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Bookworm 2012: The Book with the Ironic Title

Posted on | December 24, 2012 | 2 Comments

Joe Abercrombie - The HeroesQuite a few things conspired against my reading Joe Abercrombie’s The Heroes. Most prominently, it is a book hyped left and right, and I have grown wary of overhyped books. Secondly, it is a fantasy novel, and there are very few fantasy stories I really find engaging – a few classics like Tolkien or Howard, maybe, and some of the modern “knights who say fuck” books, like Martin. Being seaside at the time, however, I decided to give it a shot, ready to toss it away in a heartbeat if it turned out to be boring or  simply uninteresting to my tastes.

I could not put the godsdamn book down.

Yes, there are problems with it, such as the myriad of names the reader has to wrestle through and distinguish to be able to follow the plot, but this is unavoidable with the sheer number of people converging on the central location. Helpfully, since the book is about the progress of a bloody three-day battle for control of a sort of fantasy version of Hamburger Hill, the number of names one has to keep track of rapidly starts to dwindle once things get cracking. And boy-oh-boy do they ever get cracking.

Abercrombie’s writing skills are excellent, insomuch that even when he occasionally treads clichéd waters, he still holds the reader’s attention. However, this seldom happens in the novel – none of the characters are exactly sympathetic, though naturally you do grow fond of some of them by the end, and none of them are in it for a higher cause. Many are in it for the power or loot, many are stuck in the situation due to accidents of birth or a simple lack of other marketable skills, and the only undoubtedly good people seem to be the many refugees running from their farmsteads and homes as war draws near – although they are suspect as well.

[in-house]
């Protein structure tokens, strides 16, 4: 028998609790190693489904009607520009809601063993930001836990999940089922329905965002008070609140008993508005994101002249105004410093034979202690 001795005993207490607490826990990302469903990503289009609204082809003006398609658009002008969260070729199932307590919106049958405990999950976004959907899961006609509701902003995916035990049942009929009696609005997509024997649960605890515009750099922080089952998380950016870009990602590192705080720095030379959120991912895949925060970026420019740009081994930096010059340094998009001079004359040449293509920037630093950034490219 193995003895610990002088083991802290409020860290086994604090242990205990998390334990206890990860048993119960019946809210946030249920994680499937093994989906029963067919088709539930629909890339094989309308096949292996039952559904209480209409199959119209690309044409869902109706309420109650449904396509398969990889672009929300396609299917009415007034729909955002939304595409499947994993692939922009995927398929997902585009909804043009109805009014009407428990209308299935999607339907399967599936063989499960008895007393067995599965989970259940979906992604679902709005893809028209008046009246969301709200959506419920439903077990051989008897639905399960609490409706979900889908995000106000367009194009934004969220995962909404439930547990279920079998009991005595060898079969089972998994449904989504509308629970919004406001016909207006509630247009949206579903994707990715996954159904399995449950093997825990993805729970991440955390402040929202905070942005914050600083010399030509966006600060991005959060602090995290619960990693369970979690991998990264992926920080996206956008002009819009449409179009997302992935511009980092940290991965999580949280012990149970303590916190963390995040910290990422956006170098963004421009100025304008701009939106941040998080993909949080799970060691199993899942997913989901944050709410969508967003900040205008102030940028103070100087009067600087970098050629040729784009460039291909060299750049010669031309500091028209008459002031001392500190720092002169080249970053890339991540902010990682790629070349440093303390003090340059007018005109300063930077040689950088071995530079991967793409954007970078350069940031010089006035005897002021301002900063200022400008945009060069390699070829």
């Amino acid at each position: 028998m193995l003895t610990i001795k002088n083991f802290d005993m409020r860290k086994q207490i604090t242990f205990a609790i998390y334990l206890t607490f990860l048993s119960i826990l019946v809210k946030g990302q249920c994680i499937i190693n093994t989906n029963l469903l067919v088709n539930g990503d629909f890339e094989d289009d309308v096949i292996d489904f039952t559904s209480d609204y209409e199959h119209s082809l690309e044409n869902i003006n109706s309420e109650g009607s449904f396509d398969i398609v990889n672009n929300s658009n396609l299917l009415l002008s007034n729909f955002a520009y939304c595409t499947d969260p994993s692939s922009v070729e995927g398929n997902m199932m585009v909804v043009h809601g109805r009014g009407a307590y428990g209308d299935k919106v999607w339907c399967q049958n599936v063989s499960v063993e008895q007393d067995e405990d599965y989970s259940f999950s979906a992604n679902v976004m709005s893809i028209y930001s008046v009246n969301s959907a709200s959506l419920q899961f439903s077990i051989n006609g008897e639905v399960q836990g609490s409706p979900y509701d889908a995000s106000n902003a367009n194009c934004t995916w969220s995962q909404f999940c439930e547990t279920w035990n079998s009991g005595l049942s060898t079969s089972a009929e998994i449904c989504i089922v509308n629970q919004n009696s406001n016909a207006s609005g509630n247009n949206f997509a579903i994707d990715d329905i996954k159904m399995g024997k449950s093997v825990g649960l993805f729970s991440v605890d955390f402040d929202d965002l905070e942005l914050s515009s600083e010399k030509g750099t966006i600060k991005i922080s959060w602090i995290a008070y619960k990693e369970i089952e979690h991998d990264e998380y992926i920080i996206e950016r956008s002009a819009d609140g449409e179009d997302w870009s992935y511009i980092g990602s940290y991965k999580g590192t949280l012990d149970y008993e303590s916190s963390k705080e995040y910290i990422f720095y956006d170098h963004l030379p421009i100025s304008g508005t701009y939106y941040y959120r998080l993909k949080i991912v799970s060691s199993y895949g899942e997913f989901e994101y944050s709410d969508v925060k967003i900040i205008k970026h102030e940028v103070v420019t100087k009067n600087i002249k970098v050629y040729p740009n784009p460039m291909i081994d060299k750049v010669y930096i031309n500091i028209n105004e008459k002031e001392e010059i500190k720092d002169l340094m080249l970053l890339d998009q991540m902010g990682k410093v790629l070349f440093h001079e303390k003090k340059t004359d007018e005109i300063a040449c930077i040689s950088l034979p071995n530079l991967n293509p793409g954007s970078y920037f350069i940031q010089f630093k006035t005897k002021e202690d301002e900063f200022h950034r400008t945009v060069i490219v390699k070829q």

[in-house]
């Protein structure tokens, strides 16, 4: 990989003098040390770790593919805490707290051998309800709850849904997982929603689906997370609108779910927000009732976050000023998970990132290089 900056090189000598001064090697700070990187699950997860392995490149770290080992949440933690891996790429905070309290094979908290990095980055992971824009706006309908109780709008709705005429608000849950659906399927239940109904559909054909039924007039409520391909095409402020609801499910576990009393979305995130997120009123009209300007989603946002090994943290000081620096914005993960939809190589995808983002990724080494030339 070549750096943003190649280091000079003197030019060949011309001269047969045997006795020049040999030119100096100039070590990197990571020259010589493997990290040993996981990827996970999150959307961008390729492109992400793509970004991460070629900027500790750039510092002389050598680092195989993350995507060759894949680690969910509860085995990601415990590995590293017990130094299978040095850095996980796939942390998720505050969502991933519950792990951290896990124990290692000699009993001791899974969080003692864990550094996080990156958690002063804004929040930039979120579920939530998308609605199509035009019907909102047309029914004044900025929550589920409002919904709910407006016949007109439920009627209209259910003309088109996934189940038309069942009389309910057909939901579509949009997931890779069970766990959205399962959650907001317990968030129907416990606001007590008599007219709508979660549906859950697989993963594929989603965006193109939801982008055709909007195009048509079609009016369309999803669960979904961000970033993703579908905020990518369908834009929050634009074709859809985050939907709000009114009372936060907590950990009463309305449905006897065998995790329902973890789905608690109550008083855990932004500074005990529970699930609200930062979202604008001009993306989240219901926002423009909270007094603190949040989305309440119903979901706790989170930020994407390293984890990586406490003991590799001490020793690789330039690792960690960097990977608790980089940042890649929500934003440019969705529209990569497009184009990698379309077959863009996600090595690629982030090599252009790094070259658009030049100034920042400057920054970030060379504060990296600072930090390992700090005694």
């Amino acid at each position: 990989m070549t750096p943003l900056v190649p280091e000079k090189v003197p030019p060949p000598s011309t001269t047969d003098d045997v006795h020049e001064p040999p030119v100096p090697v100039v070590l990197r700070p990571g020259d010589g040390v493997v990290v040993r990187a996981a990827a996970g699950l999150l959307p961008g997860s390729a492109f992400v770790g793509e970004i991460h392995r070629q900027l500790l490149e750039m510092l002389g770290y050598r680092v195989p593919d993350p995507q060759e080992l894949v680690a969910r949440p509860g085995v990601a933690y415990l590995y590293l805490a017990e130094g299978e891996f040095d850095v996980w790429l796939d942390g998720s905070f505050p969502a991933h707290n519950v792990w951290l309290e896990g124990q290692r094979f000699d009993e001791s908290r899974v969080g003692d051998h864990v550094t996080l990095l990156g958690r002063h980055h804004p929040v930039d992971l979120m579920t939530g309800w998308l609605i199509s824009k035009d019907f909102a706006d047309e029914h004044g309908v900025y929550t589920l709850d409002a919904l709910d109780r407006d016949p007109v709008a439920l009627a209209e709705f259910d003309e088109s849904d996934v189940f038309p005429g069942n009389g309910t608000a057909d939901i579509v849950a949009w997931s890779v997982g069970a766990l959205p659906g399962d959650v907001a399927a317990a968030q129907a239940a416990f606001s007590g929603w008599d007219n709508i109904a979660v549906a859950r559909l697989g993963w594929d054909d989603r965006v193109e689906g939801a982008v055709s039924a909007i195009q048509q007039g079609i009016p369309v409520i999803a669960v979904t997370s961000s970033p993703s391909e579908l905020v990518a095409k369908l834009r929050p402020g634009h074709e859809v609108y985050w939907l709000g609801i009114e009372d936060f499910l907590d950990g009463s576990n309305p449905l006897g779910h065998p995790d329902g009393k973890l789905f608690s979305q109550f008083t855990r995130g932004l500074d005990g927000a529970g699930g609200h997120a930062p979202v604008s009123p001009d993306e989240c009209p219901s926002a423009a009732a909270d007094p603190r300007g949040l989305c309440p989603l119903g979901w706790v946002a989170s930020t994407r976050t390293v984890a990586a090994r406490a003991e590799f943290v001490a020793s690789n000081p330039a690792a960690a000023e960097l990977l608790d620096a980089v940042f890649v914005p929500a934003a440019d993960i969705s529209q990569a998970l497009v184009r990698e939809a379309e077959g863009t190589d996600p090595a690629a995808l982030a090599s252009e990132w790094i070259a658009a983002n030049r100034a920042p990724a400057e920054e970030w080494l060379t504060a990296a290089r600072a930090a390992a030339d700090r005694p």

Although slightly gimmicky at first, with their cinematic chain-reaction description, the deaths, when they come, and they come in troves after the slow buildup of the introduction, are mainly unpredictable, as are the end results of the battle. When it was all over, I was eager to follow the detachment of survivors that went on to the next battle, since, naturally, there is always a next battle, but unfortunately, the next book doesn’t seem to head that way. Luckily, there are three prequels that explore the background with, apparently, lots of blood a-flowin’ and plenty of heads a-rollin’.

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    Written in minutes and fact-checked in seconds via Google. May contain unsafe levels of self-righteousness. Past cleverness is no guarantee of future results.
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  • Goodreads

    The Curious Incident of the Dog in the Night-Time
    From Eternity to Here: The Quest for the Ultimate Theory of Time
    Pilgermann
    The Ophiuchi Hotline
    A Portrait of the Artist as a Young Man
    Green Eyes
    Crackpot Palace: Stories
    Acceptance
    Echopraxia
    Jagannath
    The Fractal Prince
    The Fecund's Melancholy Daughter


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